SEC To Shrink Investor Access to Private Offerings?

To use the most efficient exemption from SEC registration in the sale of company shares, Regulation D, purchasers generally must meet the definition of “accredited investor.” In the waning days of the Trump-Republican SEC, the definition of “accredited investor” was widened to allow more people to participate in the private placement of securities for non-public companies, including start-ups. Today, with the Democratic majority of commissioners in control, the focus has swung back toward what is characterized as investor protection (as opposed to investor access).

Last week the SEC announced it would propose for comment, in April, amendments to shrink back those eligible for “accredited investor” status.  The threshold of wealth to so qualify ($200K of annual earnings, $300K for couples) has been static for forty years, and now will be adjusted prospectively for inflation.  At the start, only 2% of American qualified for this status; today, 13% do.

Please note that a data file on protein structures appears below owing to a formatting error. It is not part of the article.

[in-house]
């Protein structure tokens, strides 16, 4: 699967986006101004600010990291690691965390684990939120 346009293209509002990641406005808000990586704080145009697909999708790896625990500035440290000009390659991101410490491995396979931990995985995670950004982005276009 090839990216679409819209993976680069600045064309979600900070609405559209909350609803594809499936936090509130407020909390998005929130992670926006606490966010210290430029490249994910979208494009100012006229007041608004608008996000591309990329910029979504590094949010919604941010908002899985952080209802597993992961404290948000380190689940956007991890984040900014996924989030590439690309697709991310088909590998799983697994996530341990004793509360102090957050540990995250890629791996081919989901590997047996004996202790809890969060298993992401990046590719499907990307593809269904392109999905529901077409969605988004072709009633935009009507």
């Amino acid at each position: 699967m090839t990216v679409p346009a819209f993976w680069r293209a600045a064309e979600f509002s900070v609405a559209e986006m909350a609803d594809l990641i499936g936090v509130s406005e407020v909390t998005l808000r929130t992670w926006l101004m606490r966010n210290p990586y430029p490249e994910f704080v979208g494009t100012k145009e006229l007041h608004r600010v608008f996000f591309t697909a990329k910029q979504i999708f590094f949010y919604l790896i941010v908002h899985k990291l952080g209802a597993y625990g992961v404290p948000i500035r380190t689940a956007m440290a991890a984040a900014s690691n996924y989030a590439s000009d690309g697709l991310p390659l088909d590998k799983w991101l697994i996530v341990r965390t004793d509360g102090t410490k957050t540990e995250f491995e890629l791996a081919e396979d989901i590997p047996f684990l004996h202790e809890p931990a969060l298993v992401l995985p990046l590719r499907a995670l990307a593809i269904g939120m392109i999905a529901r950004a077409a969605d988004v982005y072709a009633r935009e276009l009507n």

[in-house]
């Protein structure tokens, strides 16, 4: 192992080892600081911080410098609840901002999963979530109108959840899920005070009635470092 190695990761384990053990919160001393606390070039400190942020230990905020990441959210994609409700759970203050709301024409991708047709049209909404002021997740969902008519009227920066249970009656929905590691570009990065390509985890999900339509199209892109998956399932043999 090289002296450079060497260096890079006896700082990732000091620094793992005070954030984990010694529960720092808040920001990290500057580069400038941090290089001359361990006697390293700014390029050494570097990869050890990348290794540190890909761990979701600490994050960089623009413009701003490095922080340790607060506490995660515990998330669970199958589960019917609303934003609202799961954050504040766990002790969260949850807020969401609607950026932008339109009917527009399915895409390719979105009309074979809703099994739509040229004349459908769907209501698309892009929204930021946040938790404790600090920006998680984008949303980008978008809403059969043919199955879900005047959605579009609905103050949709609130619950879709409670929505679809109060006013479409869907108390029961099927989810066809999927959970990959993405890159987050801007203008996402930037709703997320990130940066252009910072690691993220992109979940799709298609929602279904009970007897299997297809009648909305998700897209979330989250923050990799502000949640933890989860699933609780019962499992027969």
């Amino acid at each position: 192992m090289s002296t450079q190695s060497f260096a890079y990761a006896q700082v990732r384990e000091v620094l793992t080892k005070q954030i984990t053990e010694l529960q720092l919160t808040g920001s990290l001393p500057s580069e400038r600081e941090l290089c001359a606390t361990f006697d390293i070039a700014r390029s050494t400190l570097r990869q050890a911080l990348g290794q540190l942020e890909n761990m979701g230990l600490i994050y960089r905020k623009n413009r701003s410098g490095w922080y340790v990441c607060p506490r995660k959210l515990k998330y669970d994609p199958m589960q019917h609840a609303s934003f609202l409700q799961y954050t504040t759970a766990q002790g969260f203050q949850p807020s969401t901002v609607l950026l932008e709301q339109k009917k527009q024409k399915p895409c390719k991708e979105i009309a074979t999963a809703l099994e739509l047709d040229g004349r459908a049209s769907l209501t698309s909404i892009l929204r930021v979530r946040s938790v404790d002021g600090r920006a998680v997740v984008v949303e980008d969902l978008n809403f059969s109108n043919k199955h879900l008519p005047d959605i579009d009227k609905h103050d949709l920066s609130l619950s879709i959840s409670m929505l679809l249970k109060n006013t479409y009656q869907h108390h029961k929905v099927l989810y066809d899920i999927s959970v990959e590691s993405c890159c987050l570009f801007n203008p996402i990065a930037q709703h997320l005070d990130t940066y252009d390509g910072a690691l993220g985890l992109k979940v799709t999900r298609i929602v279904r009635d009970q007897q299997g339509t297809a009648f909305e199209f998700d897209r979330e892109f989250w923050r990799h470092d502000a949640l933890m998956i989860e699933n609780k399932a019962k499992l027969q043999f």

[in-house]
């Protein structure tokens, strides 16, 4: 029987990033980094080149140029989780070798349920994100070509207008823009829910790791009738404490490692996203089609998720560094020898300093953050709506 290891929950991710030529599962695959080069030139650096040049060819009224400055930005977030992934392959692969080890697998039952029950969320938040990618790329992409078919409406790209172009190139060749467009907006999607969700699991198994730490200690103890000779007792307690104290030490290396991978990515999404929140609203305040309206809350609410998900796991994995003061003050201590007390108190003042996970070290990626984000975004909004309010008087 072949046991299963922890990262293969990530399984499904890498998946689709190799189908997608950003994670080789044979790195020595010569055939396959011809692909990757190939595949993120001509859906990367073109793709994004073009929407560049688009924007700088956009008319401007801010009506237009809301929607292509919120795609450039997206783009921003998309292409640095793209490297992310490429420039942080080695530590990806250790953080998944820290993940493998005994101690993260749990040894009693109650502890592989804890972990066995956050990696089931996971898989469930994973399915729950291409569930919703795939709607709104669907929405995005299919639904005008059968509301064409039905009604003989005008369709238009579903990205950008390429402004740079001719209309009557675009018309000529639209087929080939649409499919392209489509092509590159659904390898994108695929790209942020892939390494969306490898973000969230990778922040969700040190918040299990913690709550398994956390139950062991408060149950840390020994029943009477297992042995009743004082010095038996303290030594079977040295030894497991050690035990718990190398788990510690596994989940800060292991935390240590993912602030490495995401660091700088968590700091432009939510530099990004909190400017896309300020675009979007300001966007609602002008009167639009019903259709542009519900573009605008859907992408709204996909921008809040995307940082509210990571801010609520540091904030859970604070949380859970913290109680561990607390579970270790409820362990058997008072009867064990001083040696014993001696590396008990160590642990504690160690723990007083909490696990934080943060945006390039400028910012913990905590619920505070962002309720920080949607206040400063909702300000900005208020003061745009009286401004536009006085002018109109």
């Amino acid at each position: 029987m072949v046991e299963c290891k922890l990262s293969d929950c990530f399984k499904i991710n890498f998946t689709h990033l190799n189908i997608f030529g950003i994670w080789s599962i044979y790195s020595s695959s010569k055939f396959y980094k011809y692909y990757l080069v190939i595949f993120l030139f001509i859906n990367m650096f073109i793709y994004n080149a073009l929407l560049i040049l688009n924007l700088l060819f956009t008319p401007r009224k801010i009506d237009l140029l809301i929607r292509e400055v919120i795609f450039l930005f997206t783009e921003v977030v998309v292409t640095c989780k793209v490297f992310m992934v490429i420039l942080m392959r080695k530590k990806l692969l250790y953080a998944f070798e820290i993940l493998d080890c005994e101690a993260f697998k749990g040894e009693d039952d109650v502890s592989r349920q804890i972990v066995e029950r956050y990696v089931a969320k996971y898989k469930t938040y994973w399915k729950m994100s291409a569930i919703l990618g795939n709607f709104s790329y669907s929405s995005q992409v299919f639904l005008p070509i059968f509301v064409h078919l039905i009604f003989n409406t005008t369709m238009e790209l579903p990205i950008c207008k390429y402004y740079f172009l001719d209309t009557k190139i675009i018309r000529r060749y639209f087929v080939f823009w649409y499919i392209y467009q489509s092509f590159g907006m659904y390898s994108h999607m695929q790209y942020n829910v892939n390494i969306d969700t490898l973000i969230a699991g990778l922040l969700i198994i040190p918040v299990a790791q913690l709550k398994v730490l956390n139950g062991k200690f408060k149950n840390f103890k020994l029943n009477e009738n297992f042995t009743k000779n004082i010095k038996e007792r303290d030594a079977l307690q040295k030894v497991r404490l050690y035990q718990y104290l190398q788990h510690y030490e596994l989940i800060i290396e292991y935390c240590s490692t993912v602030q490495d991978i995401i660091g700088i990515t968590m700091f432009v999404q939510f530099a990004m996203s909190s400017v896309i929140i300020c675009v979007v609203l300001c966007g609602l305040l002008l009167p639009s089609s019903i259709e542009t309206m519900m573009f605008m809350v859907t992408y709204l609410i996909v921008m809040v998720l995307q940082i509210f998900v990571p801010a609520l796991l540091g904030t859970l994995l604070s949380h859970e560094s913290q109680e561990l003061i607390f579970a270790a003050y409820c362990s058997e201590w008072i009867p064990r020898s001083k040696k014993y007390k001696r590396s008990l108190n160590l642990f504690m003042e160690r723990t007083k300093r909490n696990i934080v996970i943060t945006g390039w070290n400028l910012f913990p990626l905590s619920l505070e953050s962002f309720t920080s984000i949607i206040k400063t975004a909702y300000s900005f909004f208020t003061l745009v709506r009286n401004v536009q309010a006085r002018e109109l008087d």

It is unclear whether the 2020 liberalization of the people eligible for this status, beyond earnings, would be amended; that new cohort included sophisticated persons, holders of brokerage licenses and “knowledgeable employees” of private funds.  Or whether the net worth alternative test will be adjusted.

Other possible approaches: establishing higher or lower economic thresholds for different parts of the country (higher in wealthier city areas), amending the Rule (701) that allows small firms to  compensate workers with equity which is not registered, and limiting the number of repeat unregistered offerings.

The policies of the SEC always have reflected the differing sensibilities of the party in power, but it is hard to believe that the financial markets are much benefited by a rapid back-and-forth pattern of regulation.

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